Bashful Rahul Gandhi, feisty Nimki

Bashful Rahul Gandhi, feisty Nimki

Congress vice president could borrow some telegenic spunk.

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Rahul Gandhi’s interaction at Berkeley on Tuesday, lacked powerful, meaningful messaging so necessary in these contentious and media cluttered times.

Yes, there is television before, during and after the news but first, some quick takes. Congress Vice President Rahul Gandhi was absolutely right: Narendra Modi is a far superior communicator than him. The PM combines rhetoric with pithy catchphrases; Rahul relies on a bashful boyishness, engaging in coffee table “conversations”, inadequate at the high table of governance.

His interaction at Berkeley on Tuesday, lacked powerful, meaningful messaging so necessary in these contentious and media cluttered times. And, as German Chancellor Angela Merkel has proved, if you aren’t particularly charismatic, you must be solid and substantive.
TV reporters at Ryan International School, Bhondsi walked that extra mile to cover the murder of a young school boy last week; they took us on a virtual walking-talking geographical tour of the school/premises. So, the NDTV 24×7 reporter showed us the victim’s classroom, his entry point into the school, the distance between his class and the toilet where he was later discovered, his exact movements that morning.

Now, while our reporters/anchors are blown away by their own hyperbole, CNN’s reporters in Florida were swept off their feet by the wind. Rather than “Singin’ in the rain”, they were soaking in Irma’s downpour — didn’t their mothers teach them they would catch (a) cold? Surely, the dangers of such hurricanes can be captured without reporters drowning in a sea of words?

On to Star Bharat, the spanking new channel. It celebrates an odd coupling of realism with predestination, a sanyasi with polygamy.
So there’s the devotional song contest, Om Shanti Om a la Bollywood; a man married to not one, not two but to five women in Kya Haal, Mr Paanchaal — soon after Pehredaar Piya Ki (Sony) was sacked following protests over its absolutely shameless attempt to exploit love and marriage between a 10-year-old boy and a woman at least twice his age.


There’s also a feisty village lass who wants to takes on everyone (Nimki Mukhiya); a Robin Hood straight from the Amitabh Bachchan school of hero-anti hero (Saam Daam Dand Bhed); and finally, a young boy haunted by his brutal murder in an earlier life (Ayushmaan Bhava).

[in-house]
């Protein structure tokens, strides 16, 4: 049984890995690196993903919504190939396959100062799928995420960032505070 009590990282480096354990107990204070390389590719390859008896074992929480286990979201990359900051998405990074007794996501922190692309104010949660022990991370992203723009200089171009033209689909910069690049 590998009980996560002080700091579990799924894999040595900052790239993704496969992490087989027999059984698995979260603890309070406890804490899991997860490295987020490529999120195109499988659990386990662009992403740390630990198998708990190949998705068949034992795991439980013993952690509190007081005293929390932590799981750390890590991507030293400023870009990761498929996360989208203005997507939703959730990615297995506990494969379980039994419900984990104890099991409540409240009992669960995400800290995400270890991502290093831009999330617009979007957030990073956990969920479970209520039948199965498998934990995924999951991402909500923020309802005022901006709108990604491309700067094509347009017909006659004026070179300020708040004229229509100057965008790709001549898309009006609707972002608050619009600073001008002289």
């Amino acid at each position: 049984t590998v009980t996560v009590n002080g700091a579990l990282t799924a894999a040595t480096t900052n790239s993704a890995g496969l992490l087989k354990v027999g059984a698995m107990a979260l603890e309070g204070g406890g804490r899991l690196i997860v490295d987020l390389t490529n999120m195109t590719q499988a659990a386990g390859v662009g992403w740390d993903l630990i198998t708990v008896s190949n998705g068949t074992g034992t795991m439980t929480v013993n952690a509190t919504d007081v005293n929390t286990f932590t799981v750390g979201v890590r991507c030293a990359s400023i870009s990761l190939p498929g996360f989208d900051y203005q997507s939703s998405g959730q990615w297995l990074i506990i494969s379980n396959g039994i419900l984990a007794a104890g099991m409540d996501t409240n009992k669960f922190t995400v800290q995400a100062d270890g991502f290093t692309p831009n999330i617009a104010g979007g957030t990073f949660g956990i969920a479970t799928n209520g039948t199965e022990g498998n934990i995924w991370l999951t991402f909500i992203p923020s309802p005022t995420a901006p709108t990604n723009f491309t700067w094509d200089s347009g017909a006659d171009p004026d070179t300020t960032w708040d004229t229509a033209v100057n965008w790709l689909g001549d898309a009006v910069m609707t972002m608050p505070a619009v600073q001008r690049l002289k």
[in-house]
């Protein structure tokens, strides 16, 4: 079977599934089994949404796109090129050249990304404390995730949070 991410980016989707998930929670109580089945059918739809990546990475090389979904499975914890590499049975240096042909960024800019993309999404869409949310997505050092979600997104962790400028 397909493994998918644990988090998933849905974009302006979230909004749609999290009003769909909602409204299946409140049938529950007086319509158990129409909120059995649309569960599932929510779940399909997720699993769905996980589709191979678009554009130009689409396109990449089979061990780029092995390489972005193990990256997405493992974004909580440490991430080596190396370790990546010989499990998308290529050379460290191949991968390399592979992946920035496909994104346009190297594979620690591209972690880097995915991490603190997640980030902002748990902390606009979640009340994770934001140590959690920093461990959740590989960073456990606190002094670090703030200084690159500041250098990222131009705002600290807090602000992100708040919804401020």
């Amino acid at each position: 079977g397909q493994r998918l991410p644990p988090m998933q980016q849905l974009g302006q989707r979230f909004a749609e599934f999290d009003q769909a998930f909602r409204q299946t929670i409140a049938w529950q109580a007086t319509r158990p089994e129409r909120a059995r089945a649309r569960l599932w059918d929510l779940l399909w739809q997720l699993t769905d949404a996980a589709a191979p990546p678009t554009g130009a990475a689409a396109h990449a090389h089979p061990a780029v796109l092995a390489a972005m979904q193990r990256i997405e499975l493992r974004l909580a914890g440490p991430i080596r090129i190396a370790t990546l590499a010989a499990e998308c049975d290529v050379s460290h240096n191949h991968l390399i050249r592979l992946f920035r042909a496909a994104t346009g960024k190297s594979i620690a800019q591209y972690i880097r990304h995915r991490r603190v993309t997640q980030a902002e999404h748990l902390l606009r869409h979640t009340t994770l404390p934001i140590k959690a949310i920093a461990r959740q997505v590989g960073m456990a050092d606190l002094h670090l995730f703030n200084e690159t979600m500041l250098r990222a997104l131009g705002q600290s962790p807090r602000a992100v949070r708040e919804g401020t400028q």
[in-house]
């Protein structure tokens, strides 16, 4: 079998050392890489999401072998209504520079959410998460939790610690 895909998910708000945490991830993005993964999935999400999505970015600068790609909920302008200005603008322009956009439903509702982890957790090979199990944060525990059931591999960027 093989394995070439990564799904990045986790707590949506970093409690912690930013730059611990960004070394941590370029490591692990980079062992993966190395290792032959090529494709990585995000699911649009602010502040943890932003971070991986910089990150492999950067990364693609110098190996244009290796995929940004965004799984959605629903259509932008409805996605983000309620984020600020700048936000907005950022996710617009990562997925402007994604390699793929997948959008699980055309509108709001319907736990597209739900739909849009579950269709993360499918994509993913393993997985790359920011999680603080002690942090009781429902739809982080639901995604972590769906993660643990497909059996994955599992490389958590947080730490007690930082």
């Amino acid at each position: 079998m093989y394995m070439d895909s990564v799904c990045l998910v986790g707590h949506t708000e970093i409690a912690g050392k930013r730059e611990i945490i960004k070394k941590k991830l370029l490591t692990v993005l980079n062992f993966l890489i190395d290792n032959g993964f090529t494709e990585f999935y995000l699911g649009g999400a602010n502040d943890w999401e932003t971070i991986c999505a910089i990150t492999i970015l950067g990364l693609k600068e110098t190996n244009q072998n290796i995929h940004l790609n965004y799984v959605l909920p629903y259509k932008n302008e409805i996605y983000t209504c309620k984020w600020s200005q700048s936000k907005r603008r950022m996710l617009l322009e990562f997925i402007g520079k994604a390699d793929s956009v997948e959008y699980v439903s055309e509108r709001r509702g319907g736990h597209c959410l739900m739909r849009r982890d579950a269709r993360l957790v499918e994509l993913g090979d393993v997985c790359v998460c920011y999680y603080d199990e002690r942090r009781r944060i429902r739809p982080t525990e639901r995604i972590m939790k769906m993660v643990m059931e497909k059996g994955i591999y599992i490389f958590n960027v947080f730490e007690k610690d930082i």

Speaking of Bachchan, he’s back (Kaun Banega Crorepati, Sony), selling dreams, Jio digital payments and several government schemes.
First, Baba Ramdev. He’s not just a guru but a Mahaguru on Om Shanti Om which is devoted to “divine voices” — the contestants — who sing devotional songs. Ramdev ji is his usual spry self, willing to fool around in the spirit of things. He also sings. Ahem: His vocal chords could use a few stretching exercises. Sonakshi Sinha, Shekhar Ravjiani and Kanika Kapoor “judge” the 14 youngsters.

How do you make devotional disco? With sets from the interior of Baahubali’s palace and contemporary costumes/dances as in other talent shows. Also, extend devotion to desh bhakti — the trending national pastime. So when young Ali sang “Vande Mataram” everyone watched with rapt attention — why, Sonakshi actually stood up.

When Kanhaiya, 37, marries five women to fulfill his mother Kunti’s preposterous requirements in his wife, courtesy Lord Shiva, you’re aghast at the results: Five simpering women vying for his attention. Is this Hindu dharm? Is it even legal? Puerile, morally and otherwise offensive, Kya Haal, Mr Paanchaal should join Pehredaar in oblivion.

Nimki, a carefree, spunky, self-absorbed brat who always gives better than she gets, is delightful (Nimki Mukhiya). A taxi driver father and two younger siblings cannot control her wildest longings — or her tongue. Everything from gender issues to Swachch Bharat trip off her tongue guilelessly. Meanwhile, local elections in the village involve her with local politician Teetar Singh’s family politics. Winsomely satirical, watch it.

A rollicking poor-boy-rich girl romance with mafia dons and distasteful politicians sees Robin Hood Vijay as the right-hand man of local strongman Pankaj who is the chief minister’s lackey (Saam Daam Dand Bhed). His good guy brother, Prabhat, is pitted against Pankaj as MLA of Kausalpur — Vijay is caught between the two. Meanwhile, he has fallen for the CM’s daughter.

A powerful, realistic serial not without humour or violence, explores the seamier aspects of Indian grassroots politics. Just one question: Why is everything and everyone in the show, the colour orange tangerine?

A question worthy of KBC (Sony) into its 17th year, along with Bachchan. Somethings old, somethings new. Old: Contestants still tend to belong to rural or second tier cities like Hisar, Phoolpur, Sikar — why are metros discriminated against? And there’s the gushing adulation for Bachchan — very embarrassing. New? A Rs 7 crore jackpot, an extra lifeline and digital payments. Also, questions are more topical: Demonetisation, GST, Swachh Bharat, President Kovind, voices of Amit Shah, Jayalalithaa mingle with Hindu mythology and culture. Hmm. Ninety minutes of this and you long for Nimki.